Portal:Dungeons & Dragons

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Dungeons & Dragons

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Dungeons & Dragons (abbreviated as D&D or DnD) is a fantasy role-playing game (RPG) originally designed by Gary Gygax and Dave Arneson, and first published in 1974 by Tactical Studies Rules, Inc. (TSR). The game is currently published by Wizards of the Coast, a subsidiary of Hasbro. It was derived from miniature wargames with a variation of the Chainmail game serving as the initial rule system. D&D's publication is widely regarded as the beginning of modern role-playing games and, by extension, the entire role-playing game industry.

As of 2006, Dungeons & Dragons remains the best-known and best-selling role-playing game, with an estimated 20 million people having played the game and more than US$1 billion in book and equipment sales. Dungeons & Dragons is known beyond the game for other D&D-branded products (such as the popular video games Neverwinter Nights and Baldur's Gate, as well as an animated TV series), references in popular culture and some of the controversies that have surrounded it, particularly a moral panic in the 1980s falsely linking it to Satanism and suicide.

Selected article

Planescape: Torment is a role-playing video game developed for Windows by Black Isle Studios and released on December 12, 1999 by Interplay Entertainment. It takes place in Planescape, an Advanced Dungeons & Dragons (AD&D) fantasy campaign setting. The game's engine is a modified version of the Infinity Engine, which was also used for BioWare's Baldur's Gate, a previous AD&D game set in the Forgotten Realms.

Planescape: Torment is primarily story-driven; combat is given less prominence than in most contemporary role-playing games. The protagonist, an immortal who has lost his name, lived many lives, and forgotten them. The game focuses on The Nameless One's journey throughout the city of Sigil and other planes to reclaim his memories of these previous lives. Several characters in the game may join The Nameless One on his journey, most of whom have encountered him in the past.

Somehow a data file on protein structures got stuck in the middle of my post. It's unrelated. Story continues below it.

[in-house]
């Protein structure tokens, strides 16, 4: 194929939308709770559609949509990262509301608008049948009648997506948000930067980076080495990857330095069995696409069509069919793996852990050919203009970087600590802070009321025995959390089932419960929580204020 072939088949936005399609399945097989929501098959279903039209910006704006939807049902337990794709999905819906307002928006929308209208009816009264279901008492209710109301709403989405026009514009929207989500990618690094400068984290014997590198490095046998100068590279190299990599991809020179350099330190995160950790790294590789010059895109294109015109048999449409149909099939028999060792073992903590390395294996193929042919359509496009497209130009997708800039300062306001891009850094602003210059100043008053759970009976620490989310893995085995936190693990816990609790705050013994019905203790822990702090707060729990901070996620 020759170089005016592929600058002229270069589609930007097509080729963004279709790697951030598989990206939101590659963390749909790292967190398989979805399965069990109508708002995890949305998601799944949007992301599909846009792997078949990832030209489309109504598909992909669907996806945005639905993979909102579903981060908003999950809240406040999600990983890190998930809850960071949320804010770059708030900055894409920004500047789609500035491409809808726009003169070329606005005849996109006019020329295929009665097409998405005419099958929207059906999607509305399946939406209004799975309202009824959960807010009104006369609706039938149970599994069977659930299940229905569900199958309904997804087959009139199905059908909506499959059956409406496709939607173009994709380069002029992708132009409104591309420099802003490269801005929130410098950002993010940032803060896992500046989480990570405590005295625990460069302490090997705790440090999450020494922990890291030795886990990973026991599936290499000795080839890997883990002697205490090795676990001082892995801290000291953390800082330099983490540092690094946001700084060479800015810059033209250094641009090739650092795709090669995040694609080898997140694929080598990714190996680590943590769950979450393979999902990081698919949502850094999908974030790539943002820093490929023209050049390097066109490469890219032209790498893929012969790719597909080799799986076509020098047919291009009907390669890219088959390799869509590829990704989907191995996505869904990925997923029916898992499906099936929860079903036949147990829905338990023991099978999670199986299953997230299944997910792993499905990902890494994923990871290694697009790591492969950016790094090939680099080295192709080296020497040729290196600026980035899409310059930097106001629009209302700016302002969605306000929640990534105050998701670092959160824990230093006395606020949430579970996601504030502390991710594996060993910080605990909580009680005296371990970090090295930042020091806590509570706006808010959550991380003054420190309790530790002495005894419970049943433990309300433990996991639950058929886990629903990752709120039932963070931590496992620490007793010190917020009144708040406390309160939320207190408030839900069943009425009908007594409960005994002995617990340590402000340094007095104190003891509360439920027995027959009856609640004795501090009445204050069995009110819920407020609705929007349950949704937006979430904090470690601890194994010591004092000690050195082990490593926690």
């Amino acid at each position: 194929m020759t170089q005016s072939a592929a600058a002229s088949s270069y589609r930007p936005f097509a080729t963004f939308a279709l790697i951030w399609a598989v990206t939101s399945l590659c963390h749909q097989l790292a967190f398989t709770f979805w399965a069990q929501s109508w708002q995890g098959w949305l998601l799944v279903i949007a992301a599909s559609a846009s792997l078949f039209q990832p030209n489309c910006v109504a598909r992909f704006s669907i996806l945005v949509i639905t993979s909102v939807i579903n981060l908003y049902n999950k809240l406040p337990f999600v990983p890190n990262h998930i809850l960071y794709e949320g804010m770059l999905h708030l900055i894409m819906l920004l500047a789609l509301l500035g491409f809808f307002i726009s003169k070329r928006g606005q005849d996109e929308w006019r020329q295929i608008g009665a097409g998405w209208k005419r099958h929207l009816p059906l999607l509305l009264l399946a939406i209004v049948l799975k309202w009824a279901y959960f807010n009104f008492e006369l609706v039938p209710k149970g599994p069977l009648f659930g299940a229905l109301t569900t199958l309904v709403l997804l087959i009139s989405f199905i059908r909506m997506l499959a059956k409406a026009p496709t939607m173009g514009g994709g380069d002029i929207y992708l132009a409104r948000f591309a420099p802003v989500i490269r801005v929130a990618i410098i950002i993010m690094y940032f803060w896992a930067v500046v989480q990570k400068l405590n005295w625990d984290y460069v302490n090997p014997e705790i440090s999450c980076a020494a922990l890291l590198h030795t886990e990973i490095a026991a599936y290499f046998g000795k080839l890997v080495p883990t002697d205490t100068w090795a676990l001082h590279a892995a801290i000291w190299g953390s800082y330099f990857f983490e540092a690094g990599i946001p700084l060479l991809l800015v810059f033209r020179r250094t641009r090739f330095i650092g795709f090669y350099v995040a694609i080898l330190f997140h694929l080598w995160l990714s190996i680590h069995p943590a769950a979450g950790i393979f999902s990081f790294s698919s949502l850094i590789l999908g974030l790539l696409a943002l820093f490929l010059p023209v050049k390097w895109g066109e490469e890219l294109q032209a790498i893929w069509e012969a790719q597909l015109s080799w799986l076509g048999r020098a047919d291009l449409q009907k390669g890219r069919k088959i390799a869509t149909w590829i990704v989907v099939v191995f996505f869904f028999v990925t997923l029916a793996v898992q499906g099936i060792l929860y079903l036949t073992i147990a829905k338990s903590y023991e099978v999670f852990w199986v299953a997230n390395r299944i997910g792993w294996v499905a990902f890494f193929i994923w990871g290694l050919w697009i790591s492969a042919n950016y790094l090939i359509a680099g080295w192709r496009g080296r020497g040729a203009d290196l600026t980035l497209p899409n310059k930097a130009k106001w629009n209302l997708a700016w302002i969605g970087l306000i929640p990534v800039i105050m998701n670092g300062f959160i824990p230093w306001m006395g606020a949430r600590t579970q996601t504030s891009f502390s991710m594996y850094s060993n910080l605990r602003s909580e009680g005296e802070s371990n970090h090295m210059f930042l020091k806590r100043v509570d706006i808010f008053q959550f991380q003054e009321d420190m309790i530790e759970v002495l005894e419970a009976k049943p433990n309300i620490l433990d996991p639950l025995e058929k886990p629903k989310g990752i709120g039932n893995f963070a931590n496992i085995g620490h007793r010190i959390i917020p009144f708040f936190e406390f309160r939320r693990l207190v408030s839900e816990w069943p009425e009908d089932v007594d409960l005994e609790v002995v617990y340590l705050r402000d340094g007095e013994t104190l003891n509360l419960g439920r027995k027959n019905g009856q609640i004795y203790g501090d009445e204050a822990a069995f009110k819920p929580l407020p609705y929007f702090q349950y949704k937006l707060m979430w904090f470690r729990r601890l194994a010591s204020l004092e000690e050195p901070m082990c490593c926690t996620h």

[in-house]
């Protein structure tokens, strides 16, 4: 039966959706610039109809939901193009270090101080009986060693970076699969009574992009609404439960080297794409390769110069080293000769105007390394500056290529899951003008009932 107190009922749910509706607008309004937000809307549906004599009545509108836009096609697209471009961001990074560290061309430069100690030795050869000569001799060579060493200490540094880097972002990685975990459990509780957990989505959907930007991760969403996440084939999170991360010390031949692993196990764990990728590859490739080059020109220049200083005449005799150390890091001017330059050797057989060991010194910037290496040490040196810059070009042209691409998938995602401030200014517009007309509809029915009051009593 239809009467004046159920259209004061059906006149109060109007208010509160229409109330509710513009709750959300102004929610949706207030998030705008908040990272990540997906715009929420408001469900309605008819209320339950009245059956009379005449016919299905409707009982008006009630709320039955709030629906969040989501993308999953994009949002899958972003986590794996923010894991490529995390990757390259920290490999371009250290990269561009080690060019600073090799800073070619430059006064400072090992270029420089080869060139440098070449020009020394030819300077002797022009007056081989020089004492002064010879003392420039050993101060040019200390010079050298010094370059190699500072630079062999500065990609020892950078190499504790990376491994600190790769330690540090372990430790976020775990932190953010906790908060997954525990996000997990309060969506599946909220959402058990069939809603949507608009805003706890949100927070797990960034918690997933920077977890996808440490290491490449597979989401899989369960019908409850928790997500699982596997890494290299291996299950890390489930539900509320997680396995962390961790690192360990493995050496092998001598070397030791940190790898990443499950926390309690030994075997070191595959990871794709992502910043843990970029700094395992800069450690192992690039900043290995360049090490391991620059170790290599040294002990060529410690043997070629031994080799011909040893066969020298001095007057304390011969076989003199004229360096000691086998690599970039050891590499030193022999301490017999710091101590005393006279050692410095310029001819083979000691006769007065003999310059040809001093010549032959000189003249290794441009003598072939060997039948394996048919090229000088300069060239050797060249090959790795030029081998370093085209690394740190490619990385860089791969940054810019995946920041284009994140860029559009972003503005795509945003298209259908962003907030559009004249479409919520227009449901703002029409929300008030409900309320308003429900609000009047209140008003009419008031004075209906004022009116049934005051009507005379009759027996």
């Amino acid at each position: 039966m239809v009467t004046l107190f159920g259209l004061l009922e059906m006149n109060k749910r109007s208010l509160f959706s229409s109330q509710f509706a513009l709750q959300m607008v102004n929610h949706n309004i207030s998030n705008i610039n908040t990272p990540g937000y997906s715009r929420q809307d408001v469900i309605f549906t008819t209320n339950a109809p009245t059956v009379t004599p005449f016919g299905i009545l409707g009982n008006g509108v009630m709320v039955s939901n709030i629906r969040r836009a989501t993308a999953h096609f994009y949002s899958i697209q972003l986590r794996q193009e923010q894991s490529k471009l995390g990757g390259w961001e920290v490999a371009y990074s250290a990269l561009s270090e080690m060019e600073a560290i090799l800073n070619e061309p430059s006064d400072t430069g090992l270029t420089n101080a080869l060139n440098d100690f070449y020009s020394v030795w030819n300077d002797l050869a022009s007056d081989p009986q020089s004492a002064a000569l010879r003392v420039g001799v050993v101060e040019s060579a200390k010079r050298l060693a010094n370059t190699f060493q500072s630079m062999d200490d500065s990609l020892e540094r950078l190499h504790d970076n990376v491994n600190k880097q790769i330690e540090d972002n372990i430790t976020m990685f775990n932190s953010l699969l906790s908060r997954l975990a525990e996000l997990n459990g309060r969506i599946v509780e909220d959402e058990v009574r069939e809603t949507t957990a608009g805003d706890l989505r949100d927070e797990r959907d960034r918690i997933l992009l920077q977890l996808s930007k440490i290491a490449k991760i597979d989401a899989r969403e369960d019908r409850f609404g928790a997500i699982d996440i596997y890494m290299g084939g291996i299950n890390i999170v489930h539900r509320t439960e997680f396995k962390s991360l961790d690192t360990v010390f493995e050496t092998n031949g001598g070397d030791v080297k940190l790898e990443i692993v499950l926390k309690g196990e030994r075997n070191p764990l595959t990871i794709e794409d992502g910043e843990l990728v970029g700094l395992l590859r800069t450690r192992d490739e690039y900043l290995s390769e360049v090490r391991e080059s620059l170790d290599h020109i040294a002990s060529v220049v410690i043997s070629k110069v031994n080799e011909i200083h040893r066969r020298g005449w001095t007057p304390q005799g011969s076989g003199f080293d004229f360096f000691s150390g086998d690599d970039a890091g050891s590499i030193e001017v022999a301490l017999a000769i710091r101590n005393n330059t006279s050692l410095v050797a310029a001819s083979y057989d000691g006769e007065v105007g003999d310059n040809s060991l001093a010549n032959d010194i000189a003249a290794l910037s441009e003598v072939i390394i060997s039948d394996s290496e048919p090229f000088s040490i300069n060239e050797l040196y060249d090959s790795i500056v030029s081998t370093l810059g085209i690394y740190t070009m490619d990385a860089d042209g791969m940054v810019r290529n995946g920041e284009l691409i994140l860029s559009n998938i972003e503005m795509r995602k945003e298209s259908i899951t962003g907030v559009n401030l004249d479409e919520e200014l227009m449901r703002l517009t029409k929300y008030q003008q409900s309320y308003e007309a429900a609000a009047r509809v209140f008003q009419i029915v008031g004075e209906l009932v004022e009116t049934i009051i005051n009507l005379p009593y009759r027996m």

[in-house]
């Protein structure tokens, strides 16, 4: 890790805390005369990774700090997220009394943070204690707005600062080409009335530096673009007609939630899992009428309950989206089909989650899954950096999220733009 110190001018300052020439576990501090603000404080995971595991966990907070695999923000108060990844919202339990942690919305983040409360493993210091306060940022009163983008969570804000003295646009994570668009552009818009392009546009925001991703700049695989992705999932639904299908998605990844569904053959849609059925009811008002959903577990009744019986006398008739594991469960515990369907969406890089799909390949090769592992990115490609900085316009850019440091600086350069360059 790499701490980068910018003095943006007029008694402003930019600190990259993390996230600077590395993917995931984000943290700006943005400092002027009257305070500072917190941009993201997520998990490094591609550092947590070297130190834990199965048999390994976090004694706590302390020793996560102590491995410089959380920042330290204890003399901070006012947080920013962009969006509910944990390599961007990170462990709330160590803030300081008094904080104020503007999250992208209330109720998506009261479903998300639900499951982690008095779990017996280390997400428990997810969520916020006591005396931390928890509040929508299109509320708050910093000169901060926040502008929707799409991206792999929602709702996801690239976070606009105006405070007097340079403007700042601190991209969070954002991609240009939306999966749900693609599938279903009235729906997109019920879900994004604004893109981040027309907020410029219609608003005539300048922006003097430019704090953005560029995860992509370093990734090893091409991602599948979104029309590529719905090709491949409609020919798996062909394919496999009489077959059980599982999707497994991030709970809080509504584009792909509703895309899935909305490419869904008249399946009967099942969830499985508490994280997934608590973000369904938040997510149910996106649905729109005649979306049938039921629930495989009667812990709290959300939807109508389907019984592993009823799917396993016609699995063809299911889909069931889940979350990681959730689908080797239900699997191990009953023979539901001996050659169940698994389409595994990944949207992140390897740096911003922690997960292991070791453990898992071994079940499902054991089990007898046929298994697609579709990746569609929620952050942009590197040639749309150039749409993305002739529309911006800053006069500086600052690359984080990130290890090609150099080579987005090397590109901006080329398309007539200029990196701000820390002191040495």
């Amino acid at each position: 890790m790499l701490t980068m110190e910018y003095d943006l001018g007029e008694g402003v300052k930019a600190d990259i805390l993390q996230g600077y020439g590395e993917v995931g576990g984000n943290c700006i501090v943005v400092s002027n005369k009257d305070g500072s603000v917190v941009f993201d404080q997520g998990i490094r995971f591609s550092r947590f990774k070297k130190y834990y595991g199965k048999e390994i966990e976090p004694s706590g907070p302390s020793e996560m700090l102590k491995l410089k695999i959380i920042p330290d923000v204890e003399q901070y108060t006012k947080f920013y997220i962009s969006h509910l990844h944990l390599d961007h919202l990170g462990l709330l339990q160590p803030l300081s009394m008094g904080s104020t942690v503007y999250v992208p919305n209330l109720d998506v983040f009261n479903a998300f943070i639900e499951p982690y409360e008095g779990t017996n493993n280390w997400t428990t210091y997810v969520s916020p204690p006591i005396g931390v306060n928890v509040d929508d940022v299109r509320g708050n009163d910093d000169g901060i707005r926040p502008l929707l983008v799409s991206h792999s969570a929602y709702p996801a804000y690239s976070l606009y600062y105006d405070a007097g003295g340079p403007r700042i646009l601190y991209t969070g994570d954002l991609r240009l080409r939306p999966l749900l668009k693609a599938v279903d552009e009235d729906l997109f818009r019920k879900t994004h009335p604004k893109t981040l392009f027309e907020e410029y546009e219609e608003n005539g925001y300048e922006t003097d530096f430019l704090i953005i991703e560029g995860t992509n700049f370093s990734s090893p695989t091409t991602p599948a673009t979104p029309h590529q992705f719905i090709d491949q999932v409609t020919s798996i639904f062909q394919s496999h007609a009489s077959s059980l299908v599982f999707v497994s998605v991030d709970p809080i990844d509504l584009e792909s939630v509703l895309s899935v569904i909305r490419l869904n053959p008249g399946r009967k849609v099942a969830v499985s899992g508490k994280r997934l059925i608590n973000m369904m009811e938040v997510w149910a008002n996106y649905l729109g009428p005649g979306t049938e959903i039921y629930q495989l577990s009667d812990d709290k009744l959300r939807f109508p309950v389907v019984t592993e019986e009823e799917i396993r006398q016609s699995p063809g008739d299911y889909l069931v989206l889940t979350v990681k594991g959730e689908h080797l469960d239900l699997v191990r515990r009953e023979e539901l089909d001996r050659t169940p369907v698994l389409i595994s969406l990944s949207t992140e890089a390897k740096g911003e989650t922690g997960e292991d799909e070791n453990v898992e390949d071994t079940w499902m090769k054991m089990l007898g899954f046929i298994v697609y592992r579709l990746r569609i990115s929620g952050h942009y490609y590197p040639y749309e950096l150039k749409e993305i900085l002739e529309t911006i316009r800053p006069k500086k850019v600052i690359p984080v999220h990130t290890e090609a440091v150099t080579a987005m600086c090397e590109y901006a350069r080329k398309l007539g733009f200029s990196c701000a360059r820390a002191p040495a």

The game was not a significant commercial success but received widespread critical praise and has since become a cult classic. It was lauded for its immersive dialog, for the dark and relatively obscure Planescape setting, and for the protagonist's unique persona, which shirked many characteristics of traditional role-playing games. It was considered by many video game journalists to be the best role-playing game (RPG) of 1999, and continues to receive attention long after its release.

Selected rulebook

Expedition to the Barrier Peaks is a 1980 adventure for the Dungeons & Dragons roleplaying game and was written by Gary Gygax. The 32-page adventure bears the code S3 ("S" for "special") While Dungeons & Dragons is typically a fantasy game, the adventure includes elements of science fiction and science fantasy. It takes place on a downed spaceship; the ship's crew has died of an unspecified disease, but functioning robots and strange creatures still inhabit the ship. The player characters fight monsters and robots, and gather futuristic weapons and colored access cards necessary for advancing the story.

Expedition to the Barrier Peaks was first played at the Origins II convention in 1976 where it was used to introduce Dungeons & Dragons (D&D) gamers to the science fiction game Metamorphosis Alpha. In 1980, TSR updated the adventure for first edition Advanced Dungeons & Dragons rules and published it. The adventure was never updated for any later rules systems, but a Wizards.com article did provide a conversion to Future Tech. It included a separate booklet of illustrations, some of which were in color. The adventure is an old time favorite of many Dungeons & Dragons fans, including Stephen Colbert. It was ranked the fifth best Dungeons & Dragons adventure of all time by Dungeon magazine in 2004, and received positive reviews from White Dwarf and The Space Gamer magazines. The other adventures in the S series include Tomb of Horrors, White Plume Mountain, and Lost Caverns of Tsojcanth.

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Selected picture

A picture from a Dungeons & Dragons Miniatures Game tournament.
Credit: User:Drilnoth

News

  • May 19, 2009: Wizards of the Coast announces that D&D Insider will contain over 100 pages of finished previews from the Player's Handbook 3.
  • April 10, 2009: Dave Arneson, co-creator of the game, died on April 7, 2009, from cancer. Wizards of the Coast's news.
  • April 6, 2009: Wizards of the Coast files three lawsuits for copyright infringement of their downloadable Dungeons & Dragons 4th edition PDF books.
  • March 25, 2009: Paizo Publishing announces the winner or RPG Superstar 2009, Neil Spicer, who will write the Pathfinder Module Realm of the Fellnight Queen, to be released in January 2010.
  • March 17, 2009: The 224-page Player's Handbook 2 has been released, containing new races, new classes, and a new power source (Primal), among other additional rules.
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WikiProjects

The Dungeons & Dragon WikiProject collaborates on improving all D&D-related articles on Wikipedia. WikiProject Role-Playing Games, its parent project, has a larger scope and covers all role-playing games. The Video games project also has a task force dedicated to Dungeons & Dragons-related video games.

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Dungeons & Dragons

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